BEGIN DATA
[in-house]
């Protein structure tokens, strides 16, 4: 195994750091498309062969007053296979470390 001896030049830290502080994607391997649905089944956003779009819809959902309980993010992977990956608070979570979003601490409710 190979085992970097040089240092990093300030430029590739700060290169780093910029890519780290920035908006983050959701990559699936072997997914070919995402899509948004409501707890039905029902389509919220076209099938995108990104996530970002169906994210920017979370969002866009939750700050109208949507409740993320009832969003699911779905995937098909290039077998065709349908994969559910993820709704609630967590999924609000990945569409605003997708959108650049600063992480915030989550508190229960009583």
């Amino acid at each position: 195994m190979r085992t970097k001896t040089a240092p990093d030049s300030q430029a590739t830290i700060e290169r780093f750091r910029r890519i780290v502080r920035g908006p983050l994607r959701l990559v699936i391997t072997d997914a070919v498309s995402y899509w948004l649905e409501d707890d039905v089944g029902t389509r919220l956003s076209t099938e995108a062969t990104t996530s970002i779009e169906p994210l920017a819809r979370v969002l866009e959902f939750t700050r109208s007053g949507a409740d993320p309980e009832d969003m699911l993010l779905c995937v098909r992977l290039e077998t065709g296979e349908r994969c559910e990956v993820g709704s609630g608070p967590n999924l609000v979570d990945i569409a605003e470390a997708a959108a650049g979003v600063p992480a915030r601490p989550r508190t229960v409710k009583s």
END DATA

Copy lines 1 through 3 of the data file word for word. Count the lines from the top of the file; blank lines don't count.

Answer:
[in-house]
């Protein structure tokens, strides 16, 4: 195994750091498309062969007053296979470390 001896030049830290502080994607391997649905089944956003779009819809959902309980993010992977990956608070979570979003601490409710 190979085992970097040089240092990093300030430029590739700060290169780093910029890519780290920035908006983050959701990559699936072997997914070919995402899509948004409501707890039905029902389509919220076209099938995108990104996530970002169906994210920017979370969002866009939750700050109208949507409740993320009832969003699911779905995937098909290039077998065709349908994969559910993820709704609630967590999924609000990945569409605003997708959108650049600063992480915030989550508190229960009583």
């Amino acid at each position: 195994m190979r085992t970097k001896t040089a240092p990093d030049s300030q430029a590739t830290i700060e290169r780093f750091r910029r890519i780290v502080r920035g908006p983050l994607r959701l990559v699936i391997t072997d997914a070919v498309s995402y899509w948004l649905e409501d707890d039905v089944g029902t389509r919220l956003s076209t099938e995108a062969t990104t996530s970002i779009e169906p994210l920017a819809r979370v969002l866009e959902f939750t700050r109208s007053g949507a409740d993320p309980e009832d969003m699911l993010l779905c995937v098909r992977l290039e077998t065709g296979e349908r994969c559910e990956v993820g709704s609630g608070p967590n999924l609000v979570d990945i569409a605003e470390a997708a959108a650049g979003v600063p992480a915030r601490p989550r508190t229960v409710k009583s």